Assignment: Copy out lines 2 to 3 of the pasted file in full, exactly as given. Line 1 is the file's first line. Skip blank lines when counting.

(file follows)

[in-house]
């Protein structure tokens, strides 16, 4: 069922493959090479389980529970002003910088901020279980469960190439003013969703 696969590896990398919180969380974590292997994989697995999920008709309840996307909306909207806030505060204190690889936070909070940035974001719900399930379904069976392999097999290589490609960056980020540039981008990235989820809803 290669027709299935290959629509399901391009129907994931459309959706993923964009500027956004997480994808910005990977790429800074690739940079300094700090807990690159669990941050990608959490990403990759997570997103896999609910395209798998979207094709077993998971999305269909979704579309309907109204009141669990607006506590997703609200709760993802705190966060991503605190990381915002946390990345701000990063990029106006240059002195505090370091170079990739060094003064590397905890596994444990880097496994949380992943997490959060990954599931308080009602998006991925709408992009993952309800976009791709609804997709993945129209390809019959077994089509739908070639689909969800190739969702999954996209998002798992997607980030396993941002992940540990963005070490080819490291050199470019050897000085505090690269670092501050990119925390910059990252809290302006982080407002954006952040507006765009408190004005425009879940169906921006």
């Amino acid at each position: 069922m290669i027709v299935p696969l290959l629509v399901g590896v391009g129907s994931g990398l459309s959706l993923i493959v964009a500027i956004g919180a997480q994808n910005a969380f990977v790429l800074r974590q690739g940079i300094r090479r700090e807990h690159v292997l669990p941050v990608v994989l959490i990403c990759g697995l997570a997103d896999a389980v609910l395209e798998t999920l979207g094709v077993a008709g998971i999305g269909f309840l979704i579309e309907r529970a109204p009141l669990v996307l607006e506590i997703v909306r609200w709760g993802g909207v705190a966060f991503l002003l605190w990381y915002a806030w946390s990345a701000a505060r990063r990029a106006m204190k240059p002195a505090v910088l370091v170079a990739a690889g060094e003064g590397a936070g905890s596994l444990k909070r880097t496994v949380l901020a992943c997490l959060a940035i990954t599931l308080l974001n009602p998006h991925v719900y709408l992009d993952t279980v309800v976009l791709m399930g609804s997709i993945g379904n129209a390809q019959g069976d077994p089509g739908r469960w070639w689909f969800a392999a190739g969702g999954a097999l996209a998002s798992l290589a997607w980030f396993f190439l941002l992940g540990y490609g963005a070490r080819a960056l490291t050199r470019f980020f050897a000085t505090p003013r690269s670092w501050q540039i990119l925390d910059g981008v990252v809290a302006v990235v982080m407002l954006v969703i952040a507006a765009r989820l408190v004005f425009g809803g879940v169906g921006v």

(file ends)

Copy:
């Protein structure tokens, strides 16, 4: 069922493959090479389980529970002003910088901020279980469960190439003013969703 696969590896990398919180969380974590292997994989697995999920008709309840996307909306909207806030505060204190690889936070909070940035974001719900399930379904069976392999097999290589490609960056980020540039981008990235989820809803 290669027709299935290959629509399901391009129907994931459309959706993923964009500027956004997480994808910005990977790429800074690739940079300094700090807990690159669990941050990608959490990403990759997570997103896999609910395209798998979207094709077993998971999305269909979704579309309907109204009141669990607006506590997703609200709760993802705190966060991503605190990381915002946390990345701000990063990029106006240059002195505090370091170079990739060094003064590397905890596994444990880097496994949380992943997490959060990954599931308080009602998006991925709408992009993952309800976009791709609804997709993945129209390809019959077994089509739908070639689909969800190739969702999954996209998002798992997607980030396993941002992940540990963005070490080819490291050199470019050897000085505090690269670092501050990119925390910059990252809290302006982080407002954006952040507006765009408190004005425009879940169906921006």
């Amino acid at each position: 069922m290669i027709v299935p696969l290959l629509v399901g590896v391009g129907s994931g990398l459309s959706l993923i493959v964009a500027i956004g919180a997480q994808n910005a969380f990977v790429l800074r974590q690739g940079i300094r090479r700090e807990h690159v292997l669990p941050v990608v994989l959490i990403c990759g697995l997570a997103d896999a389980v609910l395209e798998t999920l979207g094709v077993a008709g998971i999305g269909f309840l979704i579309e309907r529970a109204p009141l669990v996307l607006e506590i997703v909306r609200w709760g993802g909207v705190a966060f991503l002003l605190w990381y915002a806030w946390s990345a701000a505060r990063r990029a106006m204190k240059p002195a505090v910088l370091v170079a990739a690889g060094e003064g590397a936070g905890s596994l444990k909070r880097t496994v949380l901020a992943c997490l959060a940035i990954t599931l308080l974001n009602p998006h991925v719900y709408l992009d993952t279980v309800v976009l791709m399930g609804s997709i993945g379904n129209a390809q019959g069976d077994p089509g739908r469960w070639w689909f969800a392999a190739g969702g999954a097999l996209a998002s798992l290589a997607w980030f396993f190439l941002l992940g540990y490609g963005a070490r080819a960056l490291t050199r470019f980020f050897a000085t505090p003013r690269s670092w501050q540039i990119l925390d910059g981008v990252v809290a302006v990235v982080m407002l954006v969703i952040a507006a765009r989820l408190v004005f425009g809803g879940v169906g921006v």